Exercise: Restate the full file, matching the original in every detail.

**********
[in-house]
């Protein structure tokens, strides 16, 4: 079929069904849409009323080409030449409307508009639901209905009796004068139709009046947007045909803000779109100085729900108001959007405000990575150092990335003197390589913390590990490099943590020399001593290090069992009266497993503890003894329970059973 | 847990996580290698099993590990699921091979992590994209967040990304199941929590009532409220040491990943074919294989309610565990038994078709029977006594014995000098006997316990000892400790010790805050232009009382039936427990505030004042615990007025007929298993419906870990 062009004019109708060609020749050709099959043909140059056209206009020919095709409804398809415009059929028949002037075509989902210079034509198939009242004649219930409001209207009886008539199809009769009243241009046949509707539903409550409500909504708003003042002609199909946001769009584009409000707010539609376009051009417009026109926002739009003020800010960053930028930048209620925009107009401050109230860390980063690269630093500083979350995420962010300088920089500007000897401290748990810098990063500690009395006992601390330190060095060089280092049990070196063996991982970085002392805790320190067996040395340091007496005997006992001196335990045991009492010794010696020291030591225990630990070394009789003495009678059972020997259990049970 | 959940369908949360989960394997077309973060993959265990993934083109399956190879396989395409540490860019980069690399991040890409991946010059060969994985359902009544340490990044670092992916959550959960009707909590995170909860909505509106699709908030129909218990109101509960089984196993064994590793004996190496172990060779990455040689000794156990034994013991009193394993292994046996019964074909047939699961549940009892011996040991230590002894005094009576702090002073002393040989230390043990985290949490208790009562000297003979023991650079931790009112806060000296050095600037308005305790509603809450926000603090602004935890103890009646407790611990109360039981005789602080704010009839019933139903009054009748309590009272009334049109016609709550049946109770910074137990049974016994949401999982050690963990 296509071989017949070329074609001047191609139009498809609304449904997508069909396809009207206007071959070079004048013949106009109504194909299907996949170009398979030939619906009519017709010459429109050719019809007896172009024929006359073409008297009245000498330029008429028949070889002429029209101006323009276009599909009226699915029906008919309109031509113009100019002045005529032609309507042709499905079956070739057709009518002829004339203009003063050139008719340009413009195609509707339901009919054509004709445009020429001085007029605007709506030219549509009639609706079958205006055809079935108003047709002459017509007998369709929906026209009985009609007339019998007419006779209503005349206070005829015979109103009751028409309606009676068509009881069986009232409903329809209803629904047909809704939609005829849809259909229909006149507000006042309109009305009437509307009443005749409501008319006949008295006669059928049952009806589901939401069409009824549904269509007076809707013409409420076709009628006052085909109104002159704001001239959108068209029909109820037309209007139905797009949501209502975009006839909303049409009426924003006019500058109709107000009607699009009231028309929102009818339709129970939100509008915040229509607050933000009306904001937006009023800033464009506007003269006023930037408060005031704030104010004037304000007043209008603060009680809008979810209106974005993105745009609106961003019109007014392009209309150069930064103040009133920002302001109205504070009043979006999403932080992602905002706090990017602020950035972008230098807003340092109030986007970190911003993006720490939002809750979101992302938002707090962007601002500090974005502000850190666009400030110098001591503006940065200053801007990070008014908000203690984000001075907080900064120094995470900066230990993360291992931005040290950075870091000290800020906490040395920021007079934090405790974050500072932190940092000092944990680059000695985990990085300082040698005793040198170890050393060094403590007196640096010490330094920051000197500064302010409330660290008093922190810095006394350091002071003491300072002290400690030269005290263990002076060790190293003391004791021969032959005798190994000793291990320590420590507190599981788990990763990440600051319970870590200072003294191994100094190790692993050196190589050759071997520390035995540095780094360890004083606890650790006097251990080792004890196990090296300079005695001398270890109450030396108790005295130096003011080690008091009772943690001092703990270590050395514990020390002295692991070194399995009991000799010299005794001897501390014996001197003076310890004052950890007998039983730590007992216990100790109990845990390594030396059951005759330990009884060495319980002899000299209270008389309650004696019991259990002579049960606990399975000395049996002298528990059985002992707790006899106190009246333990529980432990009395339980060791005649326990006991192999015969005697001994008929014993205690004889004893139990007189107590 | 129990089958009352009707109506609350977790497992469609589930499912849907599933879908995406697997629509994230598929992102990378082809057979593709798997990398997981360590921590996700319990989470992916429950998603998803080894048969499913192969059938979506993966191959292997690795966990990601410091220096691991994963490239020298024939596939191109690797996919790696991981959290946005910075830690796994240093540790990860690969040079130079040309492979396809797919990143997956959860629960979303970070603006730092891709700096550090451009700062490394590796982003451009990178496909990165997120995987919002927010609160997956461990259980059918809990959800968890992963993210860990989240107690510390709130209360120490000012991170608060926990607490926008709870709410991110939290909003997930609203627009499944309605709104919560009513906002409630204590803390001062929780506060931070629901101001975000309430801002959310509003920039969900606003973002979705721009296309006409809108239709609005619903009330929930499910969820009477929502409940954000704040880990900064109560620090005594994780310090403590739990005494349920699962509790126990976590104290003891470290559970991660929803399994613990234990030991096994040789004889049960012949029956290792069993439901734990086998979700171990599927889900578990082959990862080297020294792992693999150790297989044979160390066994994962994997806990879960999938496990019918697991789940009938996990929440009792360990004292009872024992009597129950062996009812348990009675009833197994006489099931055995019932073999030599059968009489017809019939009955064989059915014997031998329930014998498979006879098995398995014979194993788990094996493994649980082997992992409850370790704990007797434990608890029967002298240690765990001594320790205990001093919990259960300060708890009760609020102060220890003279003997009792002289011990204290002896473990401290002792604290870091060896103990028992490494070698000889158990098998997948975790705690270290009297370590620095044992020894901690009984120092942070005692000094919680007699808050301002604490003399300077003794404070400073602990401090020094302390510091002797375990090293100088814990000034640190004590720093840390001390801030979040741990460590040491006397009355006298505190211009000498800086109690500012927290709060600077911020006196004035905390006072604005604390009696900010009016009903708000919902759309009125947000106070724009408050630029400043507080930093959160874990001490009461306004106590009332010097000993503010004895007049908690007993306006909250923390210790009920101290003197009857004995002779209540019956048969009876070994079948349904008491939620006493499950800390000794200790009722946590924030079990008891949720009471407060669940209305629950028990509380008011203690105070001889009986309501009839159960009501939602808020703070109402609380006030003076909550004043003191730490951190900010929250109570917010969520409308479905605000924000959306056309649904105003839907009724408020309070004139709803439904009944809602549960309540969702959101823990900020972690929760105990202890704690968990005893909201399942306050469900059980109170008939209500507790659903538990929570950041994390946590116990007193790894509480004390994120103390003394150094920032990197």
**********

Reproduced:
[in-house]
């Protein structure tokens, strides 16, 4: 079929069904849409009323080409030449409307508009639901209905009796004068139709009046947007045909803000779109100085729900108001959007405000990575150092990335003197390589913390590990490099943590020399001593290090069992009266497993503890003894329970059973 | 847990996580290698099993590990699921091979992590994209967040990304199941929590009532409220040491990943074919294989309610565990038994078709029977006594014995000098006997316990000892400790010790805050232009009382039936427990505030004042615990007025007929298993419906870990 062009004019109708060609020749050709099959043909140059056209206009020919095709409804398809415009059929028949002037075509989902210079034509198939009242004649219930409001209207009886008539199809009769009243241009046949509707539903409550409500909504708003003042002609199909946001769009584009409000707010539609376009051009417009026109926002739009003020800010960053930028930048209620925009107009401050109230860390980063690269630093500083979350995420962010300088920089500007000897401290748990810098990063500690009395006992601390330190060095060089280092049990070196063996991982970085002392805790320190067996040395340091007496005997006992001196335990045991009492010794010696020291030591225990630990070394009789003495009678059972020997259990049970 | 959940369908949360989960394997077309973060993959265990993934083109399956190879396989395409540490860019980069690399991040890409991946010059060969994985359902009544340490990044670092992916959550959960009707909590995170909860909505509106699709908030129909218990109101509960089984196993064994590793004996190496172990060779990455040689000794156990034994013991009193394993292994046996019964074909047939699961549940009892011996040991230590002894005094009576702090002073002393040989230390043990985290949490208790009562000297003979023991650079931790009112806060000296050095600037308005305790509603809450926000603090602004935890103890009646407790611990109360039981005789602080704010009839019933139903009054009748309590009272009334049109016609709550049946109770910074137990049974016994949401999982050690963990 296509071989017949070329074609001047191609139009498809609304449904997508069909396809009207206007071959070079004048013949106009109504194909299907996949170009398979030939619906009519017709010459429109050719019809007896172009024929006359073409008297009245000498330029008429028949070889002429029209101006323009276009599909009226699915029906008919309109031509113009100019002045005529032609309507042709499905079956070739057709009518002829004339203009003063050139008719340009413009195609509707339901009919054509004709445009020429001085007029605007709506030219549509009639609706079958205006055809079935108003047709002459017509007998369709929906026209009985009609007339019998007419006779209503005349206070005829015979109103009751028409309606009676068509009881069986009232409903329809209803629904047909809704939609005829849809259909229909006149507000006042309109009305009437509307009443005749409501008319006949008295006669059928049952009806589901939401069409009824549904269509007076809707013409409420076709009628006052085909109104002159704001001239959108068209029909109820037309209007139905797009949501209502975009006839909303049409009426924003006019500058109709107000009607699009009231028309929102009818339709129970939100509008915040229509607050933000009306904001937006009023800033464009506007003269006023930037408060005031704030104010004037304000007043209008603060009680809008979810209106974005993105745009609106961003019109007014392009209309150069930064103040009133920002302001109205504070009043979006999403932080992602905002706090990017602020950035972008230098807003340092109030986007970190911003993006720490939002809750979101992302938002707090962007601002500090974005502000850190666009400030110098001591503006940065200053801007990070008014908000203690984000001075907080900064120094995470900066230990993360291992931005040290950075870091000290800020906490040395920021007079934090405790974050500072932190940092000092944990680059000695985990990085300082040698005793040198170890050393060094403590007196640096010490330094920051000197500064302010409330660290008093922190810095006394350091002071003491300072002290400690030269005290263990002076060790190293003391004791021969032959005798190994000793291990320590420590507190599981788990990763990440600051319970870590200072003294191994100094190790692993050196190589050759071997520390035995540095780094360890004083606890650790006097251990080792004890196990090296300079005695001398270890109450030396108790005295130096003011080690008091009772943690001092703990270590050395514990020390002295692991070194399995009991000799010299005794001897501390014996001197003076310890004052950890007998039983730590007992216990100790109990845990390594030396059951005759330990009884060495319980002899000299209270008389309650004696019991259990002579049960606990399975000395049996002298528990059985002992707790006899106190009246333990529980432990009395339980060791005649326990006991192999015969005697001994008929014993205690004889004893139990007189107590 | 129990089958009352009707109506609350977790497992469609589930499912849907599933879908995406697997629509994230598929992102990378082809057979593709798997990398997981360590921590996700319990989470992916429950998603998803080894048969499913192969059938979506993966191959292997690795966990990601410091220096691991994963490239020298024939596939191109690797996919790696991981959290946005910075830690796994240093540790990860690969040079130079040309492979396809797919990143997956959860629960979303970070603006730092891709700096550090451009700062490394590796982003451009990178496909990165997120995987919002927010609160997956461990259980059918809990959800968890992963993210860990989240107690510390709130209360120490000012991170608060926990607490926008709870709410991110939290909003997930609203627009499944309605709104919560009513906002409630204590803390001062929780506060931070629901101001975000309430801002959310509003920039969900606003973002979705721009296309006409809108239709609005619903009330929930499910969820009477929502409940954000704040880990900064109560620090005594994780310090403590739990005494349920699962509790126990976590104290003891470290559970991660929803399994613990234990030991096994040789004889049960012949029956290792069993439901734990086998979700171990599927889900578990082959990862080297020294792992693999150790297989044979160390066994994962994997806990879960999938496990019918697991789940009938996990929440009792360990004292009872024992009597129950062996009812348990009675009833197994006489099931055995019932073999030599059968009489017809019939009955064989059915014997031998329930014998498979006879098995398995014979194993788990094996493994649980082997992992409850370790704990007797434990608890029967002298240690765990001594320790205990001093919990259960300060708890009760609020102060220890003279003997009792002289011990204290002896473990401290002792604290870091060896103990028992490494070698000889158990098998997948975790705690270290009297370590620095044992020894901690009984120092942070005692000094919680007699808050301002604490003399300077003794404070400073602990401090020094302390510091002797375990090293100088814990000034640190004590720093840390001390801030979040741990460590040491006397009355006298505190211009000498800086109690500012927290709060600077911020006196004035905390006072604005604390009696900010009016009903708000919902759309009125947000106070724009408050630029400043507080930093959160874990001490009461306004106590009332010097000993503010004895007049908690007993306006909250923390210790009920101290003197009857004995002779209540019956048969009876070994079948349904008491939620006493499950800390000794200790009722946590924030079990008891949720009471407060669940209305629950028990509380008011203690105070001889009986309501009839159960009501939602808020703070109402609380006030003076909550004043003191730490951190900010929250109570917010969520409308479905605000924000959306056309649904105003839907009724408020309070004139709803439904009944809602549960309540969702959101823990900020972690929760105990202890704690968990005893909201399942306050469900059980109170008939209500507790659903538990929570950041994390946590116990007193790894509480004390994120103390003394150094920032990197």